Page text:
Faced with such clear alternatives, some historians have wondered about Trotsky’s relative passivity immediately after Lenin’s death, his reluctance to start a ruthless fight against Stalin, his agreeing to sweep Lenin’s testament under the carpet. Self-interest provides plausible and logical, explanations. He was, in the mid-twenties, perfectly conscious of the brittleness of a revolution whose working-class and urban base was thin, and of the need to work with a backward peasantry which constituted the overwhelming majority of the population. Given such an unstable equilibrium, favourable to authoritarian Bonapartist solutions, he refused to be pushed by the army (where his popularity remained high) and by the officer caste, because a military coup d’état would only have accelerated the process of bureaucratisation.
However, the political struggle had in fact been joined from 1923. By 1926, a united opposition was established which saw itself as a tendency that respected the legal authority of the Party; their perspective was one of redirecting and reforming the regime. In May 1927, after the defeat of the second Chinese revolution, they called for a militant mass mobilisation. In October of the same year, on the tenth birthday of the revolution, Zinoviev and Trotsky were excluded from the party. The latter was exiled to Alma Ata, while more than 1,500 oppositionists were deported. The purges began.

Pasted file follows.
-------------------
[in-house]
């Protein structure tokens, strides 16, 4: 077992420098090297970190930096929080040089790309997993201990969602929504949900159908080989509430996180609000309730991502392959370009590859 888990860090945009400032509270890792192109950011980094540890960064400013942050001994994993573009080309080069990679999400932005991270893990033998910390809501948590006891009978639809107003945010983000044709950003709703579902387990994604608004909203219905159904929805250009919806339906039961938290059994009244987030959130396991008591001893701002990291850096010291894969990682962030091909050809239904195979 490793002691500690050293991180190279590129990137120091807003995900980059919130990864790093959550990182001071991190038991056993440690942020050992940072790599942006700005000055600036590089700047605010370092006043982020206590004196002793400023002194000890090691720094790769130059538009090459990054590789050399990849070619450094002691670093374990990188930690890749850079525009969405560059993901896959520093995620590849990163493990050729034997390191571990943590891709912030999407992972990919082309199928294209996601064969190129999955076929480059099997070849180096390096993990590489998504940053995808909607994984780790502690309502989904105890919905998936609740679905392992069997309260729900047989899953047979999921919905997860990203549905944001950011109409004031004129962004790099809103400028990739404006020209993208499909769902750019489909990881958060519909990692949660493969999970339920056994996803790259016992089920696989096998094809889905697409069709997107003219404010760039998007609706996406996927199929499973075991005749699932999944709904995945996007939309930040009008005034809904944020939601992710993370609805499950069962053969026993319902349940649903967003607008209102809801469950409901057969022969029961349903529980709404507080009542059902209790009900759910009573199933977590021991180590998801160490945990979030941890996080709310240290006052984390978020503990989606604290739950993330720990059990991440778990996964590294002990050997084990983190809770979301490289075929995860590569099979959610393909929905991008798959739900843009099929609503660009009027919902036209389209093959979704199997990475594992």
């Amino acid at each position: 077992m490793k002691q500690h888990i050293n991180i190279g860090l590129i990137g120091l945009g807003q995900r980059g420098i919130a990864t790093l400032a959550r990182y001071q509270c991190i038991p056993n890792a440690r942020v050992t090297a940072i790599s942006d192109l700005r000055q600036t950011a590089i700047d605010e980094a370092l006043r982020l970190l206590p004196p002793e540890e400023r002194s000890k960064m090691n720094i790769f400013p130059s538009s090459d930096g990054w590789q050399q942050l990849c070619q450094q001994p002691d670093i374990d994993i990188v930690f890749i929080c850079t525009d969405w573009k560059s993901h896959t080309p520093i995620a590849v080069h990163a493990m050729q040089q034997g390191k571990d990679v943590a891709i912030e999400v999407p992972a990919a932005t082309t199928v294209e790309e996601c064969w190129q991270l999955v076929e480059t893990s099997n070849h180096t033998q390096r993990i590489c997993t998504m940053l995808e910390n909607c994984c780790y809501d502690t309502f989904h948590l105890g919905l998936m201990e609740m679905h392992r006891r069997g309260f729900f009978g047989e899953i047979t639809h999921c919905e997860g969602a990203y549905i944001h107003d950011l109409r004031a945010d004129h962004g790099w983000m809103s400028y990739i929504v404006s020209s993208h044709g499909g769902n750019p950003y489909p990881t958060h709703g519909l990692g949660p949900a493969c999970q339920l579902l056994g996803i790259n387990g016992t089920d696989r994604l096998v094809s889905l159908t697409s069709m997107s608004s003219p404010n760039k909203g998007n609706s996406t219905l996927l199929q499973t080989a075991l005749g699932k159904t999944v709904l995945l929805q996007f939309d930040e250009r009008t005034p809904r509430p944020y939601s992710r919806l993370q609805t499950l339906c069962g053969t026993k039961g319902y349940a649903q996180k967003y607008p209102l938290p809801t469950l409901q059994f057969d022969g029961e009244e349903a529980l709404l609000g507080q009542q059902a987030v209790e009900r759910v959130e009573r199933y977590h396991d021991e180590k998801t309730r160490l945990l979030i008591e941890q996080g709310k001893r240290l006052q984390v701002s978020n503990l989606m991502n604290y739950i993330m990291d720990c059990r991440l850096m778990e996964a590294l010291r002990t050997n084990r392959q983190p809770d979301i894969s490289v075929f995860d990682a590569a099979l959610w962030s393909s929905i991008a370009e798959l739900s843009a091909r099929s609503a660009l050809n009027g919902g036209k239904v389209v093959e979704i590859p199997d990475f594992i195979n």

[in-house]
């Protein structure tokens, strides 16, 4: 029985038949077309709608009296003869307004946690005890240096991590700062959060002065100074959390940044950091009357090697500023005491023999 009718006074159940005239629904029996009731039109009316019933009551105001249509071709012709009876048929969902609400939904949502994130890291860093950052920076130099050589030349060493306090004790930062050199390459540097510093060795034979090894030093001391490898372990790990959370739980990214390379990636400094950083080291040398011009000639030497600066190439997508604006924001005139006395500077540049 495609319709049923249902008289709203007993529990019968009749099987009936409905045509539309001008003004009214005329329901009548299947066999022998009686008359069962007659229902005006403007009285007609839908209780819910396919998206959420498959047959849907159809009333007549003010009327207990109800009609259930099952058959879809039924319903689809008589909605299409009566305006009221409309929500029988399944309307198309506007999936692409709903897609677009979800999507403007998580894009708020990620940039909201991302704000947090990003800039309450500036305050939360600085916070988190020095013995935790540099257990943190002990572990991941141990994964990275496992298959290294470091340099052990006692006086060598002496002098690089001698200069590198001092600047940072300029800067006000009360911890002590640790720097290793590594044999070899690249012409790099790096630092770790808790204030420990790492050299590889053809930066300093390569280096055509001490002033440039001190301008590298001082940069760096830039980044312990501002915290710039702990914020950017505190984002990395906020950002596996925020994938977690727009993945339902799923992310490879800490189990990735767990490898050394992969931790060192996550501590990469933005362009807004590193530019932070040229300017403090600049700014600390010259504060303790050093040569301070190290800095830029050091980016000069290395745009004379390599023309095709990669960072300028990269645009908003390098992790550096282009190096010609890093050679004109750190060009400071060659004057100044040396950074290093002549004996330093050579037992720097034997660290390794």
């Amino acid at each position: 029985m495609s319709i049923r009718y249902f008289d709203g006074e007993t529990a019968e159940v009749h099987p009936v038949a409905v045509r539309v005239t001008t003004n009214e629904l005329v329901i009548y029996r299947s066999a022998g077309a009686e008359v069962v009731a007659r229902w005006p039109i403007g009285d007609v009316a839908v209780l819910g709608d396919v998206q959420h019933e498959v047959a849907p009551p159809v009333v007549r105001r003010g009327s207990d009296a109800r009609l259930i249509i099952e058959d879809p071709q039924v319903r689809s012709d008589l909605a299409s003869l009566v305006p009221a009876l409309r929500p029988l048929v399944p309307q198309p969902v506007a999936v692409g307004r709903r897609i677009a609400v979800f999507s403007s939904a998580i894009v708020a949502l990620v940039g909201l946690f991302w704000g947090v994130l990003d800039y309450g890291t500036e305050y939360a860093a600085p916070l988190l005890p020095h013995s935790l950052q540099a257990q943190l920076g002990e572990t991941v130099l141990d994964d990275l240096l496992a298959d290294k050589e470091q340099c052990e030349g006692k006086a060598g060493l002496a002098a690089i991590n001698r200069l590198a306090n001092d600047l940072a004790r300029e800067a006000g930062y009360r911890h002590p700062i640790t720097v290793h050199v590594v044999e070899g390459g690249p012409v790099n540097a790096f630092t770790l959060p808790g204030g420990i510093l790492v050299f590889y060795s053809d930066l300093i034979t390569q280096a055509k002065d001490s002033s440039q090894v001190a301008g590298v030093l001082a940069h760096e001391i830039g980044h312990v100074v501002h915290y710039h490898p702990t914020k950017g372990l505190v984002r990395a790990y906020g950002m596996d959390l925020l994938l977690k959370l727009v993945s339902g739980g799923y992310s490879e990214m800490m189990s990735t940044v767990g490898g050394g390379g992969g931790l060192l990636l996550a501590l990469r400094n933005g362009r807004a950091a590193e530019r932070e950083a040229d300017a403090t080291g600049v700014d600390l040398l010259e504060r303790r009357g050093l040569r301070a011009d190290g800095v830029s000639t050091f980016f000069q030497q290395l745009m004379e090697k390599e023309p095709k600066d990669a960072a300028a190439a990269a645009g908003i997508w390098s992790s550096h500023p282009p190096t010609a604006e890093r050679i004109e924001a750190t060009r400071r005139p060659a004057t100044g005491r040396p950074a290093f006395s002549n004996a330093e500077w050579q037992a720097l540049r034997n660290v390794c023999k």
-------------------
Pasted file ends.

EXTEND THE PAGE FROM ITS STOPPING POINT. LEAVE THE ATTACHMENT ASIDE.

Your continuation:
In 1929, faced with a catastrophic economic situation, Stalin turned against the right of the party. He seemed, by instituting the first five-year plan, to be adopting certain suggestions of the opposition. This turn precipitated a split among the Opposition. Some of its most prestigious leaders saw in this ‘revolution from above’ a swing to the left. Capitulations and defections followed one after another. For Trotsky, those reconciled with the thermidorean regime were from now on ‘lost souls’: planning without the restoration of socialist democracy would only further reinforce the power of the bureaucracy. Thus began a long exodus, forced to the margins of the mass movement.